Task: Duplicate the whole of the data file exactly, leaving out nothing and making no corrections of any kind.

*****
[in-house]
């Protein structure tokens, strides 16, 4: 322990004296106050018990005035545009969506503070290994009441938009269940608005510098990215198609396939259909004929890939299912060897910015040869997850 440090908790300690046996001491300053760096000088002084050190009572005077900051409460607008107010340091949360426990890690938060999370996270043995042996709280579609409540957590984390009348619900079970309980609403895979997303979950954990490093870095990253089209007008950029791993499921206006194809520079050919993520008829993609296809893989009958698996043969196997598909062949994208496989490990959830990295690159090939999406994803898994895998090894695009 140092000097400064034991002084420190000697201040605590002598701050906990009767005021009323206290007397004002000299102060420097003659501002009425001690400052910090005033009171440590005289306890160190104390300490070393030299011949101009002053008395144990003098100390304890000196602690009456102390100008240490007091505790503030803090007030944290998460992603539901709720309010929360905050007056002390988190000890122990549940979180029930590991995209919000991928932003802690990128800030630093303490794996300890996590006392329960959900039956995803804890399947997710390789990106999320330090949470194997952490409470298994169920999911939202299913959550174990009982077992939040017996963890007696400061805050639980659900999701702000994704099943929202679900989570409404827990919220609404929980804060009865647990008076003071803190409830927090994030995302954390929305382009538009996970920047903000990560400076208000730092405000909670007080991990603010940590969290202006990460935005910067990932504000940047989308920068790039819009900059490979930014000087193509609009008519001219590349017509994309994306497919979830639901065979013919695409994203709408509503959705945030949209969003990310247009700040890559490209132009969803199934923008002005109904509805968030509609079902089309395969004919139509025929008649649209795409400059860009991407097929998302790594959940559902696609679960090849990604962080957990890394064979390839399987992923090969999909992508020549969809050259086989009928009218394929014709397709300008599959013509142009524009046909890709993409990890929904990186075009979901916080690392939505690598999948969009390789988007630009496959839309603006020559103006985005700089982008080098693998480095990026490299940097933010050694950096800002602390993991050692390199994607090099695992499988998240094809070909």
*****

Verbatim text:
[in-house]
């Protein structure tokens, strides 16, 4: 322990004296106050018990005035545009969506503070290994009441938009269940608005510098990215198609396939259909004929890939299912060897910015040869997850 440090908790300690046996001491300053760096000088002084050190009572005077900051409460607008107010340091949360426990890690938060999370996270043995042996709280579609409540957590984390009348619900079970309980609403895979997303979950954990490093870095990253089209007008950029791993499921206006194809520079050919993520008829993609296809893989009958698996043969196997598909062949994208496989490990959830990295690159090939999406994803898994895998090894695009 140092000097400064034991002084420190000697201040605590002598701050906990009767005021009323206290007397004002000299102060420097003659501002009425001690400052910090005033009171440590005289306890160190104390300490070393030299011949101009002053008395144990003098100390304890000196602690009456102390100008240490007091505790503030803090007030944290998460992603539901709720309010929360905050007056002390988190000890122990549940979180029930590991995209919000991928932003802690990128800030630093303490794996300890996590006392329960959900039956995803804890399947997710390789990106999320330090949470194997952490409470298994169920999911939202299913959550174990009982077992939040017996963890007696400061805050639980659900999701702000994704099943929202679900989570409404827990919220609404929980804060009865647990008076003071803190409830927090994030995302954390929305382009538009996970920047903000990560400076208000730092405000909670007080991990603010940590969290202006990460935005910067990932504000940047989308920068790039819009900059490979930014000087193509609009008519001219590349017509994309994306497919979830639901065979013919695409994203709408509503959705945030949209969003990310247009700040890559490209132009969803199934923008002005109904509805968030509609079902089309395969004919139509025929008649649209795409400059860009991407097929998302790594959940559902696609679960090849990604962080957990890394064979390839399987992923090969999909992508020549969809050259086989009928009218394929014709397709300008599959013509142009524009046909890709993409990890929904990186075009979901916080690392939505690598999948969009390789988007630009496959839309603006020559103006985005700089982008080098693998480095990026490299940097933010050694950096800002602390993991050692390199994607090099695992499988998240094809070909």